Drug-Free: Is it Possible for You? (Part 1)

One of the main things I do is help people avoid psychiatric medications, especially for anxiety.

That’s not always the goal but that often is the result of holistic anxiety treatment.  I have many clients who are sensitive to medications, or just plain tired of drugs that don’t really solve their whole problem.

Believe It Is Possible?

People want to get off of psychiatric medications for anxiety but they don’t believe it is possible.  Why?

• They are told that they have a chemical imbalance in their brain (because of this they tend to feel defective, helpless).

• They are told that the only thing they can do is take drugs.

• They are told they will have to do this for the rest of their lives.

• They are afraid to ask questions of their doctor, or don’t know what to ask, or don’t have enough time to ask questions.

Did You Know?

Learn about anxiety treatment without drugs• The chemical imbalance theory about anxiety and depression is just one theory.  In my reading, some prominent doctors and researchers call this theory a “myth.”

• This theory is highly promoted by drug companies who have everything to gain from it.  They actively market to both doctors and the general public (through billions of dollars’ worth of TV commercials).

• Drug companies promote their drugs routinely to doctors by inviting them to “drug dinners” at fancy restaurants with the drug companies footing the bill.

• Serotonin is the main chemical that the chemical imbalance theory was based upon.  There is no way to measure levels of serotonin in the living brain. Also, it is now known that 90-95% of the body’s serotonin is found in the stomach, not in the brain. (Then how can the brain be so out of balance to warrant a need for brain altering drugs?)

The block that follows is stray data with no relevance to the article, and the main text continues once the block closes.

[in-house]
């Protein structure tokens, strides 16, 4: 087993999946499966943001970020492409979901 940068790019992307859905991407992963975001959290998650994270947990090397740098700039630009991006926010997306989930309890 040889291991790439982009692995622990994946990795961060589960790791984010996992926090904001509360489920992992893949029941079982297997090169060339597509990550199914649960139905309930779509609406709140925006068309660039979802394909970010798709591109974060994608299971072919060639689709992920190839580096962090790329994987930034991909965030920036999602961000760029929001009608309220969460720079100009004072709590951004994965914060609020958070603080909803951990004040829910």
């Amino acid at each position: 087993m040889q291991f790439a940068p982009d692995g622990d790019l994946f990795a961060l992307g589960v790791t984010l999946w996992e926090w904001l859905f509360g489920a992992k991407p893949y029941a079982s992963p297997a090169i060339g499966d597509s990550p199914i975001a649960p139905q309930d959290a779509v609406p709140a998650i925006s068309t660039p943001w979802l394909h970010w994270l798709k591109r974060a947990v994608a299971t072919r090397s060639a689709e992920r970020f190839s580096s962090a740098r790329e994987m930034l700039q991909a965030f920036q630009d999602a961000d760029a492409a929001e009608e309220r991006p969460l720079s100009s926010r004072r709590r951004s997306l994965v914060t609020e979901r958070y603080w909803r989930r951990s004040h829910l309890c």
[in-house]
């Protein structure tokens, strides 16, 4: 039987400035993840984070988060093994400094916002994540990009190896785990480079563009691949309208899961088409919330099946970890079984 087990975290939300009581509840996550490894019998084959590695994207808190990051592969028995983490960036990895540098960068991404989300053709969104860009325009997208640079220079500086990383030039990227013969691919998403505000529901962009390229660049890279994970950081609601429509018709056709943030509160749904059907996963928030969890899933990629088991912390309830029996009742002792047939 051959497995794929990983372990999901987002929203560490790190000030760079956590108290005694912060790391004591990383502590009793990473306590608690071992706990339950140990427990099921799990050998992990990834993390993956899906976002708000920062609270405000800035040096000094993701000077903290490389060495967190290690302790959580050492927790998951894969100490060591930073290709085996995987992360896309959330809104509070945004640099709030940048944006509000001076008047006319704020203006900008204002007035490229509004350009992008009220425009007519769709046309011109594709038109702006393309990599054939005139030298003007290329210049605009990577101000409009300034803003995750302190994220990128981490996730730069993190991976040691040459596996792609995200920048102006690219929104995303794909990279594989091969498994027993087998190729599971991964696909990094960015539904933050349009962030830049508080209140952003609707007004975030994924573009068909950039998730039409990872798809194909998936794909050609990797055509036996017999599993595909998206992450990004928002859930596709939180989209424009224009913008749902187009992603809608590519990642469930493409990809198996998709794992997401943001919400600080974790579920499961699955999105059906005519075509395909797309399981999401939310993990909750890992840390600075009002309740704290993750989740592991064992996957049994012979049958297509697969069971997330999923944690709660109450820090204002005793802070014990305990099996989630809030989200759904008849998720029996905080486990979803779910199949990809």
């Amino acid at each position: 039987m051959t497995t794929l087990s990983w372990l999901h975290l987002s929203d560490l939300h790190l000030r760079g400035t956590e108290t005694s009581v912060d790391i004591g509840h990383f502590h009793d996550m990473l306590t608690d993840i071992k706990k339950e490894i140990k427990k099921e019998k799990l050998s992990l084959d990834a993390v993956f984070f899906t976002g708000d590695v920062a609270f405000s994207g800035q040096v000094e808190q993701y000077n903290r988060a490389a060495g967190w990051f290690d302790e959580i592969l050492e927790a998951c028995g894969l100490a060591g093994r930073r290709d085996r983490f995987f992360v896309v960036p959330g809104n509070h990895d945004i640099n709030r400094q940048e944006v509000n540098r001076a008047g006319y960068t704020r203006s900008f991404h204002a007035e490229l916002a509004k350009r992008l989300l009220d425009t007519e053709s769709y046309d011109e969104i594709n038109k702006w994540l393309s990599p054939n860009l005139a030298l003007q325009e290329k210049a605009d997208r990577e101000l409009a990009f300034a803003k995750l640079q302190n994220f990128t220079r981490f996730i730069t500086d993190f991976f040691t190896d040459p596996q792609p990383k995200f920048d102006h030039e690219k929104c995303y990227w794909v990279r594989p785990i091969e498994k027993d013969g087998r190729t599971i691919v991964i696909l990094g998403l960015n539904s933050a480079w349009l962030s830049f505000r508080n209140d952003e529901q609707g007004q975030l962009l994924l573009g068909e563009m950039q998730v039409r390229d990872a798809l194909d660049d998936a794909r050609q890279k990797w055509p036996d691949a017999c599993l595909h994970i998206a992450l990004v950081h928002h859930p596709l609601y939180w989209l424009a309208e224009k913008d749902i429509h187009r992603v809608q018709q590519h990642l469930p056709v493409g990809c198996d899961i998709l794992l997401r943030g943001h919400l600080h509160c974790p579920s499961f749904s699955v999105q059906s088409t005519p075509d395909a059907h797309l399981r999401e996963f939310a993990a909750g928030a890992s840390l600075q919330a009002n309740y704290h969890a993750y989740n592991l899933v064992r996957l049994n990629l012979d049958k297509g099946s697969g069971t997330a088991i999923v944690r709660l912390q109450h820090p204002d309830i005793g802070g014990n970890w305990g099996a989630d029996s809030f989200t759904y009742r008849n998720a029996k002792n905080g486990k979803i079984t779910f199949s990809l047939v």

• The FDA does not do its own independent research.  It merely reviews the results of research the drug companies themselves conduct and/or pay for.

• The result is that drug companies (with obvious vested interest in the chemical imbalance theory) pay for the vast majority of research about psychiatric medications. 

• If drug companies conduct and/or pay for a study that does not show results in their favor, they do not have to submit it and the FDA never has to see it.

• Research paid for by the National Institute of Mental Health has failed to show that psychiatric medications regularly help a majority of people get well and stay well.

• It is well known that there is about a 30-80% placebo effect with any medication (meaning a sugar pill with no active ingredients works just as well because of the power of the human mind to believe it will work).

• Psychiatric medications have up to 84 side effects! (as Prozac does per webmd.com).

• Additionally, there are long-term risks of psychiatric medications.

• Tapering off of psychiatric medications can be difficult and be accompanied by withdrawal. It must be done under close medical supervision (so don’t make medication changes on your own).

What To Make of All This?

The average person can’t really understand all the complexities of human biology and neuroscience.

It’s also really hard to understand all the technicalities of research methods and how test results can be manipulated and interpreted.  The hardest class I’ve ever taken in my life was the research methods class required as part of my master’s degree!

 

Q:  With so much conflicting and confusing information, what can we actually take away from all this?

A: To QUESTION.  To be aware.  To keep yourself informed.  To ask yourself what makes sense to you.  To listen to your INNER WISDOM about what is right for you and what isn’t.

In Part 2 on this topic (Click HERE) , I provide an overview of significant research that challenges the chemical imbalance theory.

Disclaimer:  The topic of prescription medication can be a challenging one for many people. I encourage you to take responsibility for being fully informed and confident making the right healthcare choice for yourself. This article is not medical advice and does not replace consultation with a qualified healthcare professional of your choosing.